These operations have not only saved turtles, but they have shown locals how much more money can be made by tourists visiting these sites than by poaching and by selling turtle based products. Finding poacher used vans filled with 10,000 turtle eggs are not as frequent as years ago, but poaching still exists around the world as evidenced by occasional humans discovered with severe illness or death by chelanotoxin: a toxin absorbed in humans after eating turtle flesh or eggs.

States such as Hawaii, North Carolina, South Carolina, Florida, and gulf communities have started helping turtles as part of aquarium and university programs. South Padre Island at Sea Turtle Inc. has a visitor center and Sea Turtle hospital that may house all 7 or 8 species of sea turtles including, kemp’s ridley: the smallest species, loggerhead, atlantic green and pacific black sea turtles all at the same time. They actively patrol some 70 miles of beaches to rescue turtles in need of help.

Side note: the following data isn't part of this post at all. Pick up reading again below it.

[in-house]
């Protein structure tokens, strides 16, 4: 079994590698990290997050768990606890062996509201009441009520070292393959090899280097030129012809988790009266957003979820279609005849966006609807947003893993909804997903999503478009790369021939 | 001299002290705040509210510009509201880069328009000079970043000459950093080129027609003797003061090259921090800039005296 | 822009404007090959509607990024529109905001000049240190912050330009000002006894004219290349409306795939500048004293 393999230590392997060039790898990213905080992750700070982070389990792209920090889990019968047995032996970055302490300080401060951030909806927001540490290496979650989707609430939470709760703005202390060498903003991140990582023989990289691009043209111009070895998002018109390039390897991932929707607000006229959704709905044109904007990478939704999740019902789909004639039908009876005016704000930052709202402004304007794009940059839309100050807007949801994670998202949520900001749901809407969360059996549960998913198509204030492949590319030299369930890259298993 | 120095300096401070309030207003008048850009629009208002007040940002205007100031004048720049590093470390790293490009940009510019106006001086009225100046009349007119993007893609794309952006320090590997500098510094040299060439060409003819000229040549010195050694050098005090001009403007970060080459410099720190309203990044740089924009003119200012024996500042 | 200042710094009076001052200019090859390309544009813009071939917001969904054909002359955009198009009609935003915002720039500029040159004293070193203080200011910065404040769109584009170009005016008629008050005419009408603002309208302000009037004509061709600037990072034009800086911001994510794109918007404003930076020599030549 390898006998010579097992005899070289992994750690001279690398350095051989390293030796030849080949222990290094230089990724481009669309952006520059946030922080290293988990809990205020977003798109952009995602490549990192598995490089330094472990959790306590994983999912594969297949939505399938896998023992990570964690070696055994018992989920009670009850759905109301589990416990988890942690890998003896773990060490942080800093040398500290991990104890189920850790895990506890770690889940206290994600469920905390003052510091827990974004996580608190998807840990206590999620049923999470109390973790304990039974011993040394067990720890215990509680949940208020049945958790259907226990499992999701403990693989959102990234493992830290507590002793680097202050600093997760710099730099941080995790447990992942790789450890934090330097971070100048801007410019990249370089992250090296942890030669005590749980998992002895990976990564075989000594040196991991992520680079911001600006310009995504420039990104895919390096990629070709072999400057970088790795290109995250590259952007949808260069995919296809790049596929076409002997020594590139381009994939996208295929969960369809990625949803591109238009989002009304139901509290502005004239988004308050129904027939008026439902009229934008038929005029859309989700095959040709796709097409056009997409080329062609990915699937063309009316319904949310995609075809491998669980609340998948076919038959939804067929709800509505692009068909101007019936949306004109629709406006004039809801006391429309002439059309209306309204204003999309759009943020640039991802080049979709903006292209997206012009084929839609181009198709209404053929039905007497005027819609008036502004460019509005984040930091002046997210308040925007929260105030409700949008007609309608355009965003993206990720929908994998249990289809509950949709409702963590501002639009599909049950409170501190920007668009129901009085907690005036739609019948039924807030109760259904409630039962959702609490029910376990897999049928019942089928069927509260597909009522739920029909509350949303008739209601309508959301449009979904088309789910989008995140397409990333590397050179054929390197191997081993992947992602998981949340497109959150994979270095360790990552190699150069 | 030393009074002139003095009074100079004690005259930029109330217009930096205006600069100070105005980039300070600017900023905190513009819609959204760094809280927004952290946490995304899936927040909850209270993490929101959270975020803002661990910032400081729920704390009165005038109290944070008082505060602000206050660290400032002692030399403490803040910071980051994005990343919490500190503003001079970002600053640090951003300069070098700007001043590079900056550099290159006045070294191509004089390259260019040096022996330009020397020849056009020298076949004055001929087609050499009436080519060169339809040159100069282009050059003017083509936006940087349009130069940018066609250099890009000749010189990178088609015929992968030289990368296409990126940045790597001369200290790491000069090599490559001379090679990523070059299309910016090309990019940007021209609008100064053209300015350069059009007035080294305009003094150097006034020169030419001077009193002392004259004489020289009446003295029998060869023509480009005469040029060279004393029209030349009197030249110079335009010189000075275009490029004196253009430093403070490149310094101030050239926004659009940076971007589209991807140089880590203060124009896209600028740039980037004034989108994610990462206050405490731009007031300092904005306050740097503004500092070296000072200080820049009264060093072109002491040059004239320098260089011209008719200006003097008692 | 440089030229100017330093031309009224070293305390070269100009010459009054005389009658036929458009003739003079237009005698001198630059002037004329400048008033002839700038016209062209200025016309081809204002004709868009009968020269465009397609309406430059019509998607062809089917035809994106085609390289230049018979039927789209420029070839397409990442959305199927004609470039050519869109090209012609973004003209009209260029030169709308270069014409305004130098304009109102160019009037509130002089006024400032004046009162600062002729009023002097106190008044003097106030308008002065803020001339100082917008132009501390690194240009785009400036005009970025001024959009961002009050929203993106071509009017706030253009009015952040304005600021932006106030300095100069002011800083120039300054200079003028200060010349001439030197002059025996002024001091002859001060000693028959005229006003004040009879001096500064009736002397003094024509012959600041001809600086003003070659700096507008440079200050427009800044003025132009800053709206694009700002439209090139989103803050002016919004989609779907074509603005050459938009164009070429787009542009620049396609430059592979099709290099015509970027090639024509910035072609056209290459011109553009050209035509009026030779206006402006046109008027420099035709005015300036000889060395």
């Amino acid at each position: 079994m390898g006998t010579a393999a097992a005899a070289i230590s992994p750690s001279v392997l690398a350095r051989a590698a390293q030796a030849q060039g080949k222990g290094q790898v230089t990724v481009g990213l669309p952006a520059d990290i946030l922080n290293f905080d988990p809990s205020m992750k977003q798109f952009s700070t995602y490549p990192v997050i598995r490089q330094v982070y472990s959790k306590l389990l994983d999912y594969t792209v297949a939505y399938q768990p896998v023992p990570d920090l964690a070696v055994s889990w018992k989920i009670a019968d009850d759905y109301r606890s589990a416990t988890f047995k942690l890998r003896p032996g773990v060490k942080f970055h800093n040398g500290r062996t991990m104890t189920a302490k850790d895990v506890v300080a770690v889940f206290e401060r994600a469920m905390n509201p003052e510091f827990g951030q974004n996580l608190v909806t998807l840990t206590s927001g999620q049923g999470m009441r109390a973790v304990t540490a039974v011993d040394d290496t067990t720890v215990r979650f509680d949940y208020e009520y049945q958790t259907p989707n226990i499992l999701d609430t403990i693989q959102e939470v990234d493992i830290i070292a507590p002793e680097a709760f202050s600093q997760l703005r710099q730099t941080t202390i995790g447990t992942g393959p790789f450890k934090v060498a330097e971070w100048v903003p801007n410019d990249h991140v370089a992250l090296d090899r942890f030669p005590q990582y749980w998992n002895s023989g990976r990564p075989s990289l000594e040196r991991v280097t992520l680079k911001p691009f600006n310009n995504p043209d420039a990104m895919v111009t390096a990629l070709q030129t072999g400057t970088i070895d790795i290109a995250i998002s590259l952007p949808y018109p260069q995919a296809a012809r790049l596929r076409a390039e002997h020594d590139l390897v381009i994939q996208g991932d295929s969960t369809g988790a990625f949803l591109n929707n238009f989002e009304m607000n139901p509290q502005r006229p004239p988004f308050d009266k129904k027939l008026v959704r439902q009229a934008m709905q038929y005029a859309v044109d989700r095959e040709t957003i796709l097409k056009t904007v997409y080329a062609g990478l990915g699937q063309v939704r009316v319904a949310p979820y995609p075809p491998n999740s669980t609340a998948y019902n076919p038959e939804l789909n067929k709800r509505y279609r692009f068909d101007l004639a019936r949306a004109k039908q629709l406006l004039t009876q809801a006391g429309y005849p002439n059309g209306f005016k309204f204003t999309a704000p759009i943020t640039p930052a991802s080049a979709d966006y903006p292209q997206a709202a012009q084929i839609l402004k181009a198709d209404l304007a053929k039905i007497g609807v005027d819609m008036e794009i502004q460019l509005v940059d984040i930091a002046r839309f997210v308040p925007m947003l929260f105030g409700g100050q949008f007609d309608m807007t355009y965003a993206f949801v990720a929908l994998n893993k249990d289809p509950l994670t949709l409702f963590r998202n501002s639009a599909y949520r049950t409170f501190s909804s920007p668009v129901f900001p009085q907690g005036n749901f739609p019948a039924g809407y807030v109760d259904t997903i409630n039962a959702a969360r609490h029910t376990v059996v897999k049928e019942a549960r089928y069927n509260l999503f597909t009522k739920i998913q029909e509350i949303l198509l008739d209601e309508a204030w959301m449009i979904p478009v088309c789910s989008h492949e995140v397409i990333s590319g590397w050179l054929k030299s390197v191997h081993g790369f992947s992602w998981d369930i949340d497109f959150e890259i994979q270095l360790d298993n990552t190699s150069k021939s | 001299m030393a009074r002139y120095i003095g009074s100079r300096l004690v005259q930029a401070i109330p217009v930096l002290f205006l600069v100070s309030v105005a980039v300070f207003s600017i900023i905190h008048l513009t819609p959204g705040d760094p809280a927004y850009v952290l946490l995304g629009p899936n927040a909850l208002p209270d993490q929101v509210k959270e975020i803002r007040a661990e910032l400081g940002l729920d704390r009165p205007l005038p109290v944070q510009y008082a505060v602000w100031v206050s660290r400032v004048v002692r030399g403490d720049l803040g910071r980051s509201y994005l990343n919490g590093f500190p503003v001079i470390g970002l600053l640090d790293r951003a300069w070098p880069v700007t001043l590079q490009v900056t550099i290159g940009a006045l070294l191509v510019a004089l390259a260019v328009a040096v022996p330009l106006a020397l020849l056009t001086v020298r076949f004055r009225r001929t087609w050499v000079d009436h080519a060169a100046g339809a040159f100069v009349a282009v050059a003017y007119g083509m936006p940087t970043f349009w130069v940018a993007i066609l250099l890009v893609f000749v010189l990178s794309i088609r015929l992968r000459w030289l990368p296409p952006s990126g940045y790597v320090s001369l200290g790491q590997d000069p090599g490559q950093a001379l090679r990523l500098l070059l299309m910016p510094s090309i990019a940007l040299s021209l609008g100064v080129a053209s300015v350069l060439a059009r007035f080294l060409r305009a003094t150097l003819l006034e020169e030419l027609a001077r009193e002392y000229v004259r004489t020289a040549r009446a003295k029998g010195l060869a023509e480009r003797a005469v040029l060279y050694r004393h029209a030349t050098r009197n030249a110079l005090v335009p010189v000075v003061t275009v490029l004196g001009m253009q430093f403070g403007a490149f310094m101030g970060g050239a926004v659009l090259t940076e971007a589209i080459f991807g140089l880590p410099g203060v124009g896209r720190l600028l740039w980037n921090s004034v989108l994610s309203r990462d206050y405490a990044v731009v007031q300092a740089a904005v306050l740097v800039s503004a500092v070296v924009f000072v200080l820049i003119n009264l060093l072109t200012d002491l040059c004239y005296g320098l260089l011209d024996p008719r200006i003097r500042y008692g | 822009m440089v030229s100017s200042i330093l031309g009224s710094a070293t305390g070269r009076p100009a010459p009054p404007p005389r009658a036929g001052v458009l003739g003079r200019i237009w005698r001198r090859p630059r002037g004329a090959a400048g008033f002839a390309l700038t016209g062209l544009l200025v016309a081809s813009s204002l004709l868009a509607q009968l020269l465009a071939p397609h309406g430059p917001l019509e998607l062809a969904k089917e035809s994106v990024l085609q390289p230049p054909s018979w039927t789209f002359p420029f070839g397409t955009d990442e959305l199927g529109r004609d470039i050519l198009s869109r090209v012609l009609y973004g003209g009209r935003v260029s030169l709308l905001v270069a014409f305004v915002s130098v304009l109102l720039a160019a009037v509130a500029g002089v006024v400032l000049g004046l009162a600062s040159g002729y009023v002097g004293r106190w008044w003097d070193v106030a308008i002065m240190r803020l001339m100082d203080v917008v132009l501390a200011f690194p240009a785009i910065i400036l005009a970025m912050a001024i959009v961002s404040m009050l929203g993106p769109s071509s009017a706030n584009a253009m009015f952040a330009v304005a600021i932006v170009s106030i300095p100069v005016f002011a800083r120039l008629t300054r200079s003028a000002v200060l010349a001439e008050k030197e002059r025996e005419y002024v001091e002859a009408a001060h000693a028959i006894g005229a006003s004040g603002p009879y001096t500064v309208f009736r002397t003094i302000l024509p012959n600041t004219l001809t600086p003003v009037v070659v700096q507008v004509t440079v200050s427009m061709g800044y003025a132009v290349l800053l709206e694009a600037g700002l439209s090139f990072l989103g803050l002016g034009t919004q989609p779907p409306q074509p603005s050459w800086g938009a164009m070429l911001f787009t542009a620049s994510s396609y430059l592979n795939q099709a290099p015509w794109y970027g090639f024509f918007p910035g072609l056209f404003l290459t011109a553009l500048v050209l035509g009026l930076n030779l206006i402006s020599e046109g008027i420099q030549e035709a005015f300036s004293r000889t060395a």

As for flatback sea turtles, who like to eat sea cucumbers and crustaceans, nest only on the beaches of northern Australia. The major obstacle for them besides poaching is predation by other animals. Foxes, herons, pelicans, sand monitor lizards, and salt water crocodiles will take their toll, but a feral pig can dig up and eat every egg laid on a small isolated stretch of beach. In these hard to reach outback territories, the Australian’s probably have the most difficult task of any rescue or protection group so far.

Past human actions whether on purpose or by accident have been detrimental to sea turtle populations, but thanks to the hard work of many by design and through the indirect help of others through tourism and knowledge based positive actions, we can now view these photogenic aquatic creatures in their natural settings, swim with them, dive with them, and take photographic images for friends and dive magazines like never before. Perhaps someday all species of sea turtles will no longer be in danger of becoming extinct and then, it will be simply nothing but cover shots for these truly remarkable ancient prehistoric survivors.